Zoomed in downward partial view of the left crank arm, seat tube, chain stay on a Surly Pugsley fat bike, orange

We also designed the frame to clear a 4.8” tire on an 80mm rim. Depending on the tire and rim combo, this will require using larger q-factor cranks (like those found on a Moonlander or ICT) and will require you to pull your wheel back halfway in the dropout (12.5mm). In order to run 4.8” tires on the front, a centered Moonlander fork is needed. This extra tire clearance allows you to experiment and set up your ideal off-road touring bike.

Suspension Fork Compatibility

Sorry, but no. The Pugsley is designed around a non-suspension corrected fork. Plus, you would lose the wheel swapability that the stock fork provides.

Other spec details

In similar fashion to the rest of our off-road touring line, the Pugsley will come with our multi-position Moloko bars. A Race Face Aeffect crank, 80mm Other Brother Darryl’s, a 1x11 SLX rear derailleur, 4.3” Surly Edna’s, and BB7’s round out the drivetrain and cockpit.

Tubeless Ready?

Yes! But with a little bit of work. Both the OBD rims and Ednas are tubeless ready but you will need to set the rims up to be tubeless. Lucky for you, our tubeless kit is perfect to use for this setup.

Other Standard Mounts

The frame features Three-Pack mounts on the top and underside of the downtube. The SM-XL includes another standard bottle mount on the seat tube. Full-length housing guides allow you to keep your cables clean wherever you end up exploring and no matter what way you set up your bike. The fork includes upper barrel bosses and a Three-Pack mount on each fork leg.

Geometry Changes

We made some tweaks to the geometry to make the bike better suited for carrying a load but in practice, the ride remains lively and fun unloaded as well. The chainstays were lengthened 12mm for better heel clearance when using panniers and winter boots and to provide additional stability when loaded. The BB drop was increased to counteract the larger outer diameter Edna tires; however, the BB height remains nearly the same as the old Pug. If you decide to run Nates or other 4” tires you will only pay a 10mm penalty in BB height and will still have plenty of ground clearance. The stack was increased to better match our other updated off-road touring models and to promote a better riding position for long days in the saddle. Headtube angles were slackened out 1 degree to 69.5. We eliminated the jump tube brace and shortened the seat tubes to maintain appropriate standover with the increased tire OD.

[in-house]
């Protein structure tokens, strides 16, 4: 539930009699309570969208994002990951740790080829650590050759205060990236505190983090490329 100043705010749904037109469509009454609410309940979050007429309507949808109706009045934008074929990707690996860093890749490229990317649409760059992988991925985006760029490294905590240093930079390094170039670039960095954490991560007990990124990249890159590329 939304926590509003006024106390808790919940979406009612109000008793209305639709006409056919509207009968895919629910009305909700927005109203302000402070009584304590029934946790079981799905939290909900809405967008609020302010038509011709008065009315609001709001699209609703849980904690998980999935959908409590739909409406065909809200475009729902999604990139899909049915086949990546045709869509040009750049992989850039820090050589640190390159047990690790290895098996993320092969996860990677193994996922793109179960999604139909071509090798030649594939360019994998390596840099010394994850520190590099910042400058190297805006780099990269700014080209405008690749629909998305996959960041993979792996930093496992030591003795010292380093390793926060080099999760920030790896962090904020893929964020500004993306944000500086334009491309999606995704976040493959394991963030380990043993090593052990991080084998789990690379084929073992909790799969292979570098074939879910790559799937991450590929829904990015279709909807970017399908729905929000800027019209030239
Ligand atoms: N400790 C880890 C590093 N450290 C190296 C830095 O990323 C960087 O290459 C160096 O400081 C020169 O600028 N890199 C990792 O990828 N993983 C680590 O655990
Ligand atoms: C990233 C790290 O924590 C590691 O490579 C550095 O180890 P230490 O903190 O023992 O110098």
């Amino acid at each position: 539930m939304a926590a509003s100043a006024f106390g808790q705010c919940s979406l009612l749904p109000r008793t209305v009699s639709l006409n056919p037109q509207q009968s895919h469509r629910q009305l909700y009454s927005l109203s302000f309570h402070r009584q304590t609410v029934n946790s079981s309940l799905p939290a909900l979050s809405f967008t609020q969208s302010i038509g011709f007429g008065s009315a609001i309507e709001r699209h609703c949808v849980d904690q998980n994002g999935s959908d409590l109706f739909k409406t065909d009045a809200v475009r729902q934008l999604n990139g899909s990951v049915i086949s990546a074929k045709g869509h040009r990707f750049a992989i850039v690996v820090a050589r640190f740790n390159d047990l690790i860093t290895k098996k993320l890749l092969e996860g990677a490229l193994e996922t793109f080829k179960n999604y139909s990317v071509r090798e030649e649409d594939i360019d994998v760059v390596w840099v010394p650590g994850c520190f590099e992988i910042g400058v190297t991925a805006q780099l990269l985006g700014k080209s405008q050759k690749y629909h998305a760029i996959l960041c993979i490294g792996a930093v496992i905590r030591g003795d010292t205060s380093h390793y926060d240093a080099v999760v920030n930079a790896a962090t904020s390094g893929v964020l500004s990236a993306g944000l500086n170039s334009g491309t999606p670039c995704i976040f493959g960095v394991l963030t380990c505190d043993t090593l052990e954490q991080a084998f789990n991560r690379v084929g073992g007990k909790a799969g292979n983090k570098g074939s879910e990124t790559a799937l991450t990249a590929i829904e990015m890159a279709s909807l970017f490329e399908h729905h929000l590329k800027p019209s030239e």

So, in this day of fat-specific hubs, race bikes, and global warming, is the Pugsley for you? Only you can answer that question. Similar to wool blankets, percolators, leather boots and wood handles on your camp axe, the Pugsley is classic, durable, and will stand the test of time. If you want the fastest bike with the newest technology, that’s cool but you probably aren’t a Pugsley person. If you want to get as far off the beaten path as possible and need a bike that will handle any terrain or situation that you can put underneath its wheels, then look no further than the Pugsley. Sometimes you just can’t do better than a cup of coffee from your percolator, over a fire split with your wood-handled axe, wrapped up in your wool blanket. Sometimes you just can’t do better than an offset rear end, huge tire clearance, steel tubes, and a tried and true classic.


*Our own Pintz Guzzled will be tackling the Arrowhead 135 aboard Pugsley’s this week. If you see him out there, much like a bear in the woods, don’t engage

About Slippers Cortez

Ben Jungbauer a.k.a. Slippers Cortez

Well hello there, meet Ben, aka Slippers Cortez. Ben is one of the Engineers here at Surly. When Ben isn’t doing bike math and drawings, he’s likely enjoying a beer and playing the mandolin with his brothers in their folk/bluegrass band, The Thirsty River. If you don’t know what a mandolin is, there’s a google for that. If you meet Ben, you’ll notice that he’s the most Minnesotan person you know. We mean that in the best of ways of course. So the next time you're straddling your Surly, think of Ben, because he just might be thinking about you too.